NaviNet Configuration Framework Contextual Field Study
As our productized NaviNet Open portal was finally being realized, we recognized a need for a streamlined configuration interface. In the past, all configurations were manual, requiring direct manipulation of XML, JSON, and other files. Most of the time, developers had to get involved, even to make the smallest changes, such as updating a logo or changing which fields are required on a search form. Utilization reports had to be extracted manually. Content publishing tools built for our Marketing department and payer customers were also challenging to use, and they were not consistently standardized across plan environments. Essentially, there was very little that customers, end users, or even non-technical internal NaviNet staff could do from a self-service standpoint.
With these product gaps in mind, we launched a broad field study to better understand user requirements, across the spectrum of all folks who interact with and need to configure the NaviNet portal. This initial study was primarily focused on internal folks at NaviNet, but we planned to follow it up with subsequent external research efforts, where we could also talk directly to payer and provider office users. In the interim, we leveraged some of our external research findings from past field studies to help flesh out the persona narratives and patterns that we constructed within this study.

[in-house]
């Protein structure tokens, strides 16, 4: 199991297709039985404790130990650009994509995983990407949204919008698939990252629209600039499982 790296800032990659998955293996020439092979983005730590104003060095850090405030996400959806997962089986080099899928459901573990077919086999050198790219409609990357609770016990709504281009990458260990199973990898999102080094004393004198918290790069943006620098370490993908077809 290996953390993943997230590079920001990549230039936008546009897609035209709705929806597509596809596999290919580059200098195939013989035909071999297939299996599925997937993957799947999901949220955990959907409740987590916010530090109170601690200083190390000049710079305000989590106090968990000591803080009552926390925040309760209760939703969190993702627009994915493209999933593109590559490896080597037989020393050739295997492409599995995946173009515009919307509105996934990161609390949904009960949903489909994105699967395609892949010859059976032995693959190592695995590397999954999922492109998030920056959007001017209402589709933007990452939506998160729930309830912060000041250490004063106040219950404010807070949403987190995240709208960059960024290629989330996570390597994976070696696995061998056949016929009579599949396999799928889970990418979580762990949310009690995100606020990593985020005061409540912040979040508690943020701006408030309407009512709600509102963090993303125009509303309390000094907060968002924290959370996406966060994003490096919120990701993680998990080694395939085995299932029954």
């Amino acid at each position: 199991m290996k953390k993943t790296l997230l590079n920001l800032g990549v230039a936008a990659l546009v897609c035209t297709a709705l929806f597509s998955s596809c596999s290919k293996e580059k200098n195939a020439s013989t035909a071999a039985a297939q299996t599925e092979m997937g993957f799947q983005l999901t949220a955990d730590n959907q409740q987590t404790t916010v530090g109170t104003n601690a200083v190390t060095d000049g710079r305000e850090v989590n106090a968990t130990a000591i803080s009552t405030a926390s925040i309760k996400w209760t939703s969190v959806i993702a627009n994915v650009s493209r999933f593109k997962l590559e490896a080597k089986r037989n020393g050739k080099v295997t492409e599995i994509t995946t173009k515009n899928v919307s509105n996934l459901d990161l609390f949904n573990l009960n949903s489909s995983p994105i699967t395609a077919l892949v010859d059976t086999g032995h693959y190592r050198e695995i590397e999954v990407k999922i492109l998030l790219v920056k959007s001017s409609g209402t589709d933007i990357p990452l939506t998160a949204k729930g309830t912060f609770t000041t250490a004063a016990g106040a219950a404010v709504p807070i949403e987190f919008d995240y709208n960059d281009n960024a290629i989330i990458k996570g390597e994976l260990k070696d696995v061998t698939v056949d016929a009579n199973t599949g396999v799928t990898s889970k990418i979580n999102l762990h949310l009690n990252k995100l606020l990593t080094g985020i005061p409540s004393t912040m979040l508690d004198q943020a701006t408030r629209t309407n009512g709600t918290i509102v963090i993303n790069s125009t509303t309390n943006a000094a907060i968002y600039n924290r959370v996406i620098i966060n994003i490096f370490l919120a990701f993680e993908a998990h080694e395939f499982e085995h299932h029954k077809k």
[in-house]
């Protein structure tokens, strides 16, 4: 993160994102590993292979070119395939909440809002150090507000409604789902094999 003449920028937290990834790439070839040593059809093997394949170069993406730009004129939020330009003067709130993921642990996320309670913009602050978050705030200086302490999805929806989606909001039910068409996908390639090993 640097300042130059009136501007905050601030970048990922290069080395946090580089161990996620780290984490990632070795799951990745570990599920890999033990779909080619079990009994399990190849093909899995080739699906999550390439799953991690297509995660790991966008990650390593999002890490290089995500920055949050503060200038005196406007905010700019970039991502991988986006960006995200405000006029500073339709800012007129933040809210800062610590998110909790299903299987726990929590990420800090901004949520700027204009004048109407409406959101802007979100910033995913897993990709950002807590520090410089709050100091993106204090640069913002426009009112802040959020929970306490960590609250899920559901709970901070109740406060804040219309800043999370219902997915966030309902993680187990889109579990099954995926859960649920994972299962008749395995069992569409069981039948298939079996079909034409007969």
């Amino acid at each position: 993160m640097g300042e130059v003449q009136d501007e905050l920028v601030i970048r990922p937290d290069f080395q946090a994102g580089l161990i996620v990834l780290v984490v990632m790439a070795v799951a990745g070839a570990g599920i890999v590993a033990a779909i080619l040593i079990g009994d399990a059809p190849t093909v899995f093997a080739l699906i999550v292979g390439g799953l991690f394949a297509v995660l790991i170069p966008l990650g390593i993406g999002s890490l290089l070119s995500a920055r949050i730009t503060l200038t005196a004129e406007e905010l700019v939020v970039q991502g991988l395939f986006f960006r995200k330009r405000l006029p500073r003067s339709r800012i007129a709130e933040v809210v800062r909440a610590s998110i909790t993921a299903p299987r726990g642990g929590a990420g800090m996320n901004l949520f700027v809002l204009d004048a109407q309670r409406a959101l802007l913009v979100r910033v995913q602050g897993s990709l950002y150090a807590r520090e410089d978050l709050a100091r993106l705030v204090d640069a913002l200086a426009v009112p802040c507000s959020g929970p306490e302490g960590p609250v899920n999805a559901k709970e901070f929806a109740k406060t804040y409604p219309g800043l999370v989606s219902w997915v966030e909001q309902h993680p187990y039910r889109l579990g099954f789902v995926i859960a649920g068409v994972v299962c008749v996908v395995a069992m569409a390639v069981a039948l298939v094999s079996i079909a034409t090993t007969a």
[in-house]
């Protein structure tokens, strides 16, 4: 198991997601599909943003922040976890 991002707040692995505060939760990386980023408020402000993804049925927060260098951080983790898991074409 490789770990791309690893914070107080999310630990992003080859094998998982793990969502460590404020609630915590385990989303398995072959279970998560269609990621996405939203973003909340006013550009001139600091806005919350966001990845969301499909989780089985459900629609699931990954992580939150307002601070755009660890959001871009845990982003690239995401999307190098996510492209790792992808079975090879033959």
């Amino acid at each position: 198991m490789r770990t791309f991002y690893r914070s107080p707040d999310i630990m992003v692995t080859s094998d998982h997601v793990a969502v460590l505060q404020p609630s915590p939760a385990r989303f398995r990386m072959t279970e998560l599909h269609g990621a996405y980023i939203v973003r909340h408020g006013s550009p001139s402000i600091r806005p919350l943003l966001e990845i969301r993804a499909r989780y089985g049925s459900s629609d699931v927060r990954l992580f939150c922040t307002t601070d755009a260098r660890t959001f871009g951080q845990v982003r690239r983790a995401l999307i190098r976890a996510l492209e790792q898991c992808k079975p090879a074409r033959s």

Configuration Framework Contextual Field Study
The Project Story
Overview and Goals of Study
Now that our productized NaviNet Open portal was becoming a reality, our goal for this field study was to comprehensively understand all of the various internal and external needs for configuring the portal. Our previous custom solutions required a lot of manual adjustments, and developers almost always had to be involved because there was no user interface. We wanted to understand how we could best build a Plan Management application that allowed non-technical users on the health plan and provider sides to quickly setup their NaviNet environments on their own. We also wanted to make it easier for internal staff to help customers make changes.
We interviewed 27 participants from 11 different departments within NaviNet. This provided us with a broad understanding from many different perspectives.
Because the scope of the configuration framework was quite broad, we ended up producing 16 different personas. We then divided these personas into five major categories: 1. payer operations, 2. deployment (setting up office data), 3. support/operations (monitoring production), 4. content publishing, and 5. end user configuration. In each persona, we laid out sub-roles and themes. We listed main tasks, goals, paint points, and desires. We kept the presentation format for these personas streamlined, but we also constructed extensive scenarios (narratives) for each persona that included lots more context, workflow nuances, and other details that we derived from our collected research.
We later reformatted each persona that we produced in this study into large posters so that we could put them up on our User Experience Wall and better socialize them across the entire organization.
Workflow Across Persona Roles
We constructed a high-level diagram to illustrate how each persona is connected, and the various workflows that exist between these personas. This helped stakeholders see, at a glance, the many different roles that are involved in configuring the NaviNet Open portal.
Summary of User Requirements and Recommended Priorities for Product Roadmap
We summed up NaviNet’s configuration framework user requirements, suggesting a prioritized functionality roadmap based closely on our research findings. Our goal was to help the product manager and executives determine which features would have the greatest impact, right out of the gate.